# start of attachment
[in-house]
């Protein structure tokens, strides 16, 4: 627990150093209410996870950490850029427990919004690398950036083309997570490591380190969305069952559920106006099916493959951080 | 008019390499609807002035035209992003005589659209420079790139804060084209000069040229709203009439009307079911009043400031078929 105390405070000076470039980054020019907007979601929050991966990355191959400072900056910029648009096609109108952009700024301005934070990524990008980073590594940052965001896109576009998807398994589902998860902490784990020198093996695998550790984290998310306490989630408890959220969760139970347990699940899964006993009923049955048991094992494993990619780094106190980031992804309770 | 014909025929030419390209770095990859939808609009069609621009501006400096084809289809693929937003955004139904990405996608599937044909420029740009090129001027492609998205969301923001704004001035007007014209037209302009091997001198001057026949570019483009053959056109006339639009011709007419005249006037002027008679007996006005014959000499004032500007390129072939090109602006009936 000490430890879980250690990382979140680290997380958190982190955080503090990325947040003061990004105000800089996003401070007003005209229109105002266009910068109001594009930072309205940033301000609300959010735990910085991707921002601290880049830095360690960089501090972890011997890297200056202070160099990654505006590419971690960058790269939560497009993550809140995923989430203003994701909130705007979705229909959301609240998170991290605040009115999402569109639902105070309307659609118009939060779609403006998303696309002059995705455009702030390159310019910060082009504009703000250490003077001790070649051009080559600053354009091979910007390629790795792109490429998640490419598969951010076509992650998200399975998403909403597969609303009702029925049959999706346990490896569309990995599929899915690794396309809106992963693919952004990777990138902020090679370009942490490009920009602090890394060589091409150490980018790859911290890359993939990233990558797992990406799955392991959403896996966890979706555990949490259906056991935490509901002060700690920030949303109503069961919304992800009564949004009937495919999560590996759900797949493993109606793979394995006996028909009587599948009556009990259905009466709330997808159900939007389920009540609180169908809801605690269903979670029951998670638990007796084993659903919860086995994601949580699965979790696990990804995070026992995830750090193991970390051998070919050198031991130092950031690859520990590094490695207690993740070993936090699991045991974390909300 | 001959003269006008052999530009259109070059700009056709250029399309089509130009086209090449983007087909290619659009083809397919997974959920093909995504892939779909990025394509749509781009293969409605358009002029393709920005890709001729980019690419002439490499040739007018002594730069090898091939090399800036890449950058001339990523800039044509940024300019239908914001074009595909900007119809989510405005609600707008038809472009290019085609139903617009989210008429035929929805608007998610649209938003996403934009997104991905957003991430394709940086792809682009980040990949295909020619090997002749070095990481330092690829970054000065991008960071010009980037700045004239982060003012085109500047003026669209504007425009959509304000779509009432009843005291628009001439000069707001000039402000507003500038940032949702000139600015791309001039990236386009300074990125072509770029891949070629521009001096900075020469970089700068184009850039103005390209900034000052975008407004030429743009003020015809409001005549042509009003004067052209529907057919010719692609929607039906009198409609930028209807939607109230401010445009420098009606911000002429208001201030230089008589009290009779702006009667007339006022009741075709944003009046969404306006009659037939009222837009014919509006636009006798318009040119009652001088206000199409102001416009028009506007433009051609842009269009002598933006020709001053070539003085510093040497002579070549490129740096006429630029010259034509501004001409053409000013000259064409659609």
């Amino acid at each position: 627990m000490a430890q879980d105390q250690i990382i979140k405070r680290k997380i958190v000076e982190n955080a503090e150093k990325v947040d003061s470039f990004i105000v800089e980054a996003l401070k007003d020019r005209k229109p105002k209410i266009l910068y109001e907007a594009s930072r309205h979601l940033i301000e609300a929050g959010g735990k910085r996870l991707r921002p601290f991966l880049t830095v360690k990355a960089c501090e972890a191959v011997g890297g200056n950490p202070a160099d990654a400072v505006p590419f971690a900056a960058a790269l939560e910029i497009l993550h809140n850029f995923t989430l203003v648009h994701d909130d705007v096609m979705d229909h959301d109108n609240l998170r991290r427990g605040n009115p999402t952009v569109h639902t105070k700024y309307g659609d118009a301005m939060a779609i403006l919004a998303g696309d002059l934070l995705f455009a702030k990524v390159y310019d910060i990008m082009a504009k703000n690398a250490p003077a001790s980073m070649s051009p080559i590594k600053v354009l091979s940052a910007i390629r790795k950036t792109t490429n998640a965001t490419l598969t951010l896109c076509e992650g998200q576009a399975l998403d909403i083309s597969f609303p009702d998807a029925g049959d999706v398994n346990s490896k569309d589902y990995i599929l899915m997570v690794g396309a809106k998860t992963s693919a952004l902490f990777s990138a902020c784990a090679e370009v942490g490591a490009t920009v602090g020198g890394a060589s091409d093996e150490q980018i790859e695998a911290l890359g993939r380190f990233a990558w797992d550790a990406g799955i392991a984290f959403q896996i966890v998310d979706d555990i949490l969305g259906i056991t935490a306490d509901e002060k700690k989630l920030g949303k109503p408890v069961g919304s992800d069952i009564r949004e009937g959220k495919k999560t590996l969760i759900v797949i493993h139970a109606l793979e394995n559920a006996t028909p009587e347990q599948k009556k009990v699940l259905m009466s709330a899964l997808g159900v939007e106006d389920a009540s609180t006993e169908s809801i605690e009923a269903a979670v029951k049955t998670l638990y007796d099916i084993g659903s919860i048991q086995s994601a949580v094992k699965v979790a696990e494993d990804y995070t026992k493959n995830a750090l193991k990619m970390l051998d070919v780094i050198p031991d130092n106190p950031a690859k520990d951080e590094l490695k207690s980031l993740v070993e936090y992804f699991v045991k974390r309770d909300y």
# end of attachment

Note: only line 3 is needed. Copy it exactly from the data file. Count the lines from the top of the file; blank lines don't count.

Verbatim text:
């Amino acid at each position: 627990m000490a430890q879980d105390q250690i990382i979140k405070r680290k997380i958190v000076e982190n955080a503090e150093k990325v947040d003061s470039f990004i105000v800089e980054a996003l401070k007003d020019r005209k229109p105002k209410i266009l910068y109001e907007a594009s930072r309205h979601l940033i301000e609300a929050g959010g735990k910085r996870l991707r921002p601290f991966l880049t830095v360690k990355a960089c501090e972890a191959v011997g890297g200056n950490p202070a160099d990654a400072v505006p590419f971690a900056a960058a790269l939560e910029i497009l993550h809140n850029f995923t989430l203003v648009h994701d909130d705007v096609m979705d229909h959301d109108n609240l998170r991290r427990g605040n009115p999402t952009v569109h639902t105070k700024y309307g659609d118009a301005m939060a779609i403006l919004a998303g696309d002059l934070l995705f455009a702030k990524v390159y310019d910060i990008m082009a504009k703000n690398a250490p003077a001790s980073m070649s051009p080559i590594k600053v354009l091979s940052a910007i390629r790795k950036t792109t490429n998640a965001t490419l598969t951010l896109c076509e992650g998200q576009a399975l998403d909403i083309s597969f609303p009702d998807a029925g049959d999706v398994n346990s490896k569309d589902y990995i599929l899915m997570v690794g396309a809106k998860t992963s693919a952004l902490f990777s990138a902020c784990a090679e370009v942490g490591a490009t920009v602090g020198g890394a060589s091409d093996e150490q980018i790859e695998a911290l890359g993939r380190f990233a990558w797992d550790a990406g799955i392991a984290f959403q896996i966890v998310d979706d555990i949490l969305g259906i056991t935490a306490d509901e002060k700690k989630l920030g949303k109503p408890v069961g919304s992800d069952i009564r949004e009937g959220k495919k999560t590996l969760i759900v797949i493993h139970a109606l793979e394995n559920a006996t028909p009587e347990q599948k009556k009990v699940l259905m009466s709330a899964l997808g159900v939007e106006d389920a009540s609180t006993e169908s809801i605690e009923a269903a979670v029951k049955t998670l638990y007796d099916i084993g659903s919860i048991q086995s994601a949580v094992k699965v979790a696990e494993d990804y995070t026992k493959n995830a750090l193991k990619m970390l051998d070919v780094i050198p031991d130092n106190p950031a690859k520990d951080e590094l490695k207690s980031l993740v070993e936090y992804f699991v045991k974390r309770d909300y």